That commitment to mood pays off most in lead single “Hills and Valleys,” where the attitude of a determined, caution to the wind romantic is paired with uplifting chords and keyboard riffs that capture persistence in the face of a struggle. Lead singer Jason Lovell’s vocals are confident yet somewhat understated, almost as if he means to say “I got this, and you do too” to anyone daunted by one of life’s hills.

Though neither Lovell nor lead guitarist Brad Haefner is a native Texan, they certainly benefit from having a lot in common with the Texas music scene.

“Fortunately, we have kept just enough of the Texas sound that appeals to the Texas music fans,” Haefner said during a recent appearance on Country Pocket, “But we still allow ourselves plenty of space just to experiment and to be creative musicians.”

Almost every track on Peace & Cornbread is written to play well live, something at which The Buffalo Ruckus is known for excelling. The group took home the top prize at the Texas Music Showdown and was named the Shiner Rising Star, both in 2014.

“They basically helped us get the attention of one of the local radio stations and we were able to get going,” Haefner said of the competitions. “Honestly I think we were all pretty surprised by our first real gig, which got really good reactions. It kind of ignited the whole project.”

Peace & Cornbread builds on that recognition with some of the band’s best vibes to date. “High In The Garden” is a master class in roots/funk guitar playing and “Carolina Calls” mixes an Appalachian breakdown with gospel-driven rock in a way that will make most any audience in Texas or on the East Coast “rattle and shake.”

But it’s tracks like “Troubled Southern Sky” and “Born To Die” that show the band’s evolution — Lovell’s in particular — most. It’s easy to imagine a more forceful delivery blunting the impact of either, but instead, Lovell cuts a bit of edge off his voice to go for a more triumphant and chill sound, respectively.  As “High in the Garden” points out, there’s a party growing down in Texas. Also growing: this young band’s credibility.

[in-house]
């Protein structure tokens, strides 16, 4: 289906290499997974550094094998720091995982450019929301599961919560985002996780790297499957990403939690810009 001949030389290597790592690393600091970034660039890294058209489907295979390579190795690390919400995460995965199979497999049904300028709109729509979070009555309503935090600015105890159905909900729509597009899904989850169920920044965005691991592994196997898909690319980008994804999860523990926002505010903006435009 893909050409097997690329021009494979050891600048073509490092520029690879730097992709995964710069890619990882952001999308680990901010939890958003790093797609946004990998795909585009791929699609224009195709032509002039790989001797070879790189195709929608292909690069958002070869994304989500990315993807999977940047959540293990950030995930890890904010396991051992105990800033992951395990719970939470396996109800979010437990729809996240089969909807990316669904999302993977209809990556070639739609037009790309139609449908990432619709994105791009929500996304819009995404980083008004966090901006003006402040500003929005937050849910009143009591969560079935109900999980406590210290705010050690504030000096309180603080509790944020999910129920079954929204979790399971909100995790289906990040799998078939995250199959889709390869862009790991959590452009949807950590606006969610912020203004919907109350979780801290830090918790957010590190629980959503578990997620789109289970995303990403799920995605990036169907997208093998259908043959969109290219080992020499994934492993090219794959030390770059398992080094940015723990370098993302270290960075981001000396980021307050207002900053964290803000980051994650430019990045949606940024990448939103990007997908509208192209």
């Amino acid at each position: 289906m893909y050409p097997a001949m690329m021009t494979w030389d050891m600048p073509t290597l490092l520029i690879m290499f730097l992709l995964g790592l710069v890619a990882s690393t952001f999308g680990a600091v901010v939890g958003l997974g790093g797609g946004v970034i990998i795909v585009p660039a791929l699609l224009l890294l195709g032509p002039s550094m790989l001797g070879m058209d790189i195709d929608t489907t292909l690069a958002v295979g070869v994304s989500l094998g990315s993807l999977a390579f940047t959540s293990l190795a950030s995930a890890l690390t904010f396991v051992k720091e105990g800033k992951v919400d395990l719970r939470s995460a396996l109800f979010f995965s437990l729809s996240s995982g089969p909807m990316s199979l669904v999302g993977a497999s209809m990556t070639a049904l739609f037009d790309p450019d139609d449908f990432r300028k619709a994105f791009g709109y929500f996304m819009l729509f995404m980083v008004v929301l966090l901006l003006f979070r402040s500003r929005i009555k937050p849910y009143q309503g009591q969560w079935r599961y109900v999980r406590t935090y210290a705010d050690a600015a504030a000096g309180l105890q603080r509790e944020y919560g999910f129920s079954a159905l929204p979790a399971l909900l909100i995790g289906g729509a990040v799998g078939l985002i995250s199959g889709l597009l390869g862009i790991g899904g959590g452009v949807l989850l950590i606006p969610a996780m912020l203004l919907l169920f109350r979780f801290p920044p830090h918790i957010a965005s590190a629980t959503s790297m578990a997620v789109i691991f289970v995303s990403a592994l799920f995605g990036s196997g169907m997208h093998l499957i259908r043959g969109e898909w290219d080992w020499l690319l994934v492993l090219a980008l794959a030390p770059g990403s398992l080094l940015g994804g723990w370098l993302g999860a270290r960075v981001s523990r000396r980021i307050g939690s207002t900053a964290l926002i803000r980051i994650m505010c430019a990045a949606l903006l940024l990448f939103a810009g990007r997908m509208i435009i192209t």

Click play below to hear Jason Lovell talk about the cornbread portion of Peace & Cornbread, as well as some other Texas eating. Image courtesy The Buffalo Ruckus.

Posted in Reviews, Top Picks

The Lone Bellow’s Sophomore Release Somehow Improves on Their Debut

It was always going to be difficult for The Lone Bellow to exceed their soaring first album. And yet, the Brooklyn trio that’s so difficult to assign a genre to has shown they can somehow equal its highlights while missing of fewer songs. The harmonies are sharper and arrangements slightly less predictable; this time around the only formula followed is variety.

For fans of the first album, everything is there and more. “Heaven Don’t Call Me Home” provides a foot-stomping good time. “Fake Roses” expertly describes loneliness before easing the pain with a bit of compassion. “Then Came the Morning” is a breakup song equal parts bitter and uplifting. “Call to War” is haunting and shockingly pretty considering its subject. Links to the videos can be found here.

But the highlight has to be Marietta, which really doesn’t compare to anything the group has done before. It tells the story of a relationship troubled by mental illness. “I’ll let you in again,” Williams sings to the title character, “and patiently wait for your storm.” He refers to a time Marietta was at a low point as “in your midnight,” a time when loneliness “seeps through the cracks in your floor.” He also includes the line “what you call your family are gone.” It’s heavy and almost too dark to bear for someone with a similar character in their life. It’s also uncompromisingly true and therefore gorgeous. Thank you, The Lone Bellow, for representing such a difficult topic with such beautiful words. Even in the banner year of new releases that is 2015, this song and album will likely still stand out.